Moulton, L.L., B. Seavey, J. Pausanna. 2010. History of an under-ice subsistence fishery for Arctic cisco and least cisco in the Colville River, Alaska. Arctic 63(4):381-290.
Seigle, J.C., et al. 2011. Fall 2010 subsistence fishery monitoring on the Colville River. Report prepared by ABR, Inc., for ConocoPhillips Alaska, Inc., Anchorage, AK. 88 pp.
Seigle, J.C., J.M. Gottschalk. 2012. Fall 2011 subsistence fishery monitoring on the Colville River. Report prepared by ABR, Inc., for ConocoPhillips Alaska, Inc., Anchorage, AK. 93 pp.
ABR, Inc. 2015. A summary of water quality analyses from the Colville River and other high latitude Alaskan and Canadian Rivers. Report prepared for North Slope Borough, Barrow, AK. 29 pp.
Philo, L.M., J.C. George, L.L. Moulton. 1993. The occurrence and description of anadromous fish in the Dease Inlet/Admiralty Bay, Alaska Area, 1988-1990. Report to the North Slope Borough Department of Wildlife Management, Barrow, AK. 168 pp.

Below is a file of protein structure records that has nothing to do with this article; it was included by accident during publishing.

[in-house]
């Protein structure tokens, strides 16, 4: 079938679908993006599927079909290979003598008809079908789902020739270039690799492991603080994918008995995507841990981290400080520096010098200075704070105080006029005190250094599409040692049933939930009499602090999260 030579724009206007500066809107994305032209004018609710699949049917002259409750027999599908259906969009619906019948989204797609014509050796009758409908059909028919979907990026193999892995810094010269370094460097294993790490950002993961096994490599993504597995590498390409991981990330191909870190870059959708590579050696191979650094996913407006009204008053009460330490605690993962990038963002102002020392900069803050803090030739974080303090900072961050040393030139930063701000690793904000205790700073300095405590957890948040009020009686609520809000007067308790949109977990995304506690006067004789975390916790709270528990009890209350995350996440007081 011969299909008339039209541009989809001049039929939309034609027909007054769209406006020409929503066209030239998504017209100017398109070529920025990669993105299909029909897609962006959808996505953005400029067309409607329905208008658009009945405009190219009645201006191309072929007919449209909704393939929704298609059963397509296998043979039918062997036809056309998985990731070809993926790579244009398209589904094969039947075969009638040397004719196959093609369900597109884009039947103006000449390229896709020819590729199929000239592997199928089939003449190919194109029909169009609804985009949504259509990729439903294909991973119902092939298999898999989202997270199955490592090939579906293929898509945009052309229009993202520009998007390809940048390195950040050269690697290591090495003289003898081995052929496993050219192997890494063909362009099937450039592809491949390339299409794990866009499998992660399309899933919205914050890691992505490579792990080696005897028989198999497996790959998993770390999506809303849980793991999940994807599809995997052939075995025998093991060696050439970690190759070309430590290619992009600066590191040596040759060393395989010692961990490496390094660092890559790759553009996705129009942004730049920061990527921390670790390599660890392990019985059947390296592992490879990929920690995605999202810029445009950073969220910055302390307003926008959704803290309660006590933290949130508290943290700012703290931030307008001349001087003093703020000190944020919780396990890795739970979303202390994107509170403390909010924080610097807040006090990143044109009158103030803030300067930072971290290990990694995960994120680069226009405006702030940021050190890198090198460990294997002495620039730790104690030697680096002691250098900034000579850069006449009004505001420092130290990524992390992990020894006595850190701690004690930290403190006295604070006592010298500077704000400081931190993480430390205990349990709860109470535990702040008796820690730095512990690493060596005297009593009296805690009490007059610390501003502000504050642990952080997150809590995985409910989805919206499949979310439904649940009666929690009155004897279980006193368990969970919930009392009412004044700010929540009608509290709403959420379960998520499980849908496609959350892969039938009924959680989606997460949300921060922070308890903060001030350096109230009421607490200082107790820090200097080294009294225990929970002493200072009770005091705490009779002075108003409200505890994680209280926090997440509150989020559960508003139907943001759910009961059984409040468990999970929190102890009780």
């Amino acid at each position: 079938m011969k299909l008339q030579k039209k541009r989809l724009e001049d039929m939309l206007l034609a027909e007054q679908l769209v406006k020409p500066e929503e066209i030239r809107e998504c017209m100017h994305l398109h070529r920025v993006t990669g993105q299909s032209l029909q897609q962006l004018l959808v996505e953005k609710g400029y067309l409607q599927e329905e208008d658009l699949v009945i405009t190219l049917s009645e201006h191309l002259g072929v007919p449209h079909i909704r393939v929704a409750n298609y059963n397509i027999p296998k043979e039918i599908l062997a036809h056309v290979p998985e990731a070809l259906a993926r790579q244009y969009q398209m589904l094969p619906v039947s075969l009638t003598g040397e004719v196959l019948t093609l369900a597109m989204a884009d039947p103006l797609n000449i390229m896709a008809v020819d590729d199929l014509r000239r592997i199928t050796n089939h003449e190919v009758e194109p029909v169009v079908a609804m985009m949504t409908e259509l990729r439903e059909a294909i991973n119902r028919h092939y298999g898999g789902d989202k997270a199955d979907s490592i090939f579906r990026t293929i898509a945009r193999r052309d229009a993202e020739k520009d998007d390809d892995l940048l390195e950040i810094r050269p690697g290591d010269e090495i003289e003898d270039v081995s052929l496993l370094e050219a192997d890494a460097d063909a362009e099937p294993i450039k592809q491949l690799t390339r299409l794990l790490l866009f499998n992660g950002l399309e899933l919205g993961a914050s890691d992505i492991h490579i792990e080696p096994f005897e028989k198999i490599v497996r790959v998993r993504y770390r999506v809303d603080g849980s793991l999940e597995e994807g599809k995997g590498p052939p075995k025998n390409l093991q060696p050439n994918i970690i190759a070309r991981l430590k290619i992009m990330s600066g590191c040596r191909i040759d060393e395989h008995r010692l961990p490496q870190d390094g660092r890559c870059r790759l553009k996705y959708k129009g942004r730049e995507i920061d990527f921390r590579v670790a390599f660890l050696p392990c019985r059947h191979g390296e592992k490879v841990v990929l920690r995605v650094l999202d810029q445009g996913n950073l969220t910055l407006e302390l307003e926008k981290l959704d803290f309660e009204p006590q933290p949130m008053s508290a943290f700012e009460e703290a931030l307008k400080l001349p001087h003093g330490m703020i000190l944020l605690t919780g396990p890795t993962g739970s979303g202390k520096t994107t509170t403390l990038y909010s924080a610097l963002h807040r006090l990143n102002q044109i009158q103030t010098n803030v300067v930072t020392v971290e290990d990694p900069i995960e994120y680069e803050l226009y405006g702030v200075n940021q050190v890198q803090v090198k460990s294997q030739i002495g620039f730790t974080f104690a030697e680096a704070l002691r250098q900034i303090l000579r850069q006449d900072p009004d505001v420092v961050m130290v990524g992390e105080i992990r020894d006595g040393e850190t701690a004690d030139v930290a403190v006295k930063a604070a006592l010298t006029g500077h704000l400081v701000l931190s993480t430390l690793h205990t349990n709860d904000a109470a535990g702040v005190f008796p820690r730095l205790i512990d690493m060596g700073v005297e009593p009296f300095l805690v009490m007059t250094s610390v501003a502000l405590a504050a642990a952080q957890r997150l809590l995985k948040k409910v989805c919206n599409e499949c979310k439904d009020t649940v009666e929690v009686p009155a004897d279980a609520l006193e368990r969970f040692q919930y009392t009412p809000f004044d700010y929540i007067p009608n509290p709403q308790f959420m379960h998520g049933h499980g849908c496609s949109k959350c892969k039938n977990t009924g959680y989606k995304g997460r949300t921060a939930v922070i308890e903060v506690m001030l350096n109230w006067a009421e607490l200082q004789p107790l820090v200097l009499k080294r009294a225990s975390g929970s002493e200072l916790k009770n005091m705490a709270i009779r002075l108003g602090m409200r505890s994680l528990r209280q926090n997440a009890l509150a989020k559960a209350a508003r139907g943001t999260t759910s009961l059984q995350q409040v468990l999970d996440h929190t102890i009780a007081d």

Wilson, W.J., B.J. Gallaway. 1997. Synthesis in applied fish ecology: Twenty years of studies on effects of causeway development on fish populations in the Prudhoe Bay Region, Alaska. American Fisheries Society Symposium 19:326-339.
Kline, T.C. et al. 1998. Natural isotope indicators of fish migration at Prudhoe Bay, Alaska. Canadian Journal of Fisheries and Aquatic Science 55:1494-1502.
Fechhelm, R.G., et al. 1999. Prudhoe Bay causeways and the summer coastal movements of arctic cosco and least cisco. Arctic 52(2):139-151.
Seigle, J.C. 2003. Determination of marine migratory behavior and its relationship to selected physical traits for least cisco (Coregonus sardinella) of the Western Arctic Coastal Plain, Alaska. Master of Science Thesis, Oregon State University, Corvallis, Oregon.
Brown, R.J. 2008. Life history and demographic characteristics of Arctic cisco, dolly varden, and other fish species in the Barter Island Region of Northern Alaska. Alaska Fisheries Technical Report Number 101, U.S. Fish and Wildlife Service, Fairbanks Fish and Wildlife Field Office, Fairbanks, Alaska.
McCain, K.A., S.W. Raborn. 2016. Beaufort Sea Fish Monitoring Study of Nearshore Fishes in the Prudhoe Bay Region: 2015 Annual Report. Prepared for Hilcorp Alaska, LLC, Anchorage, Alaska, by LGL Ecological Research Associates, Inc., Bryan, Texas.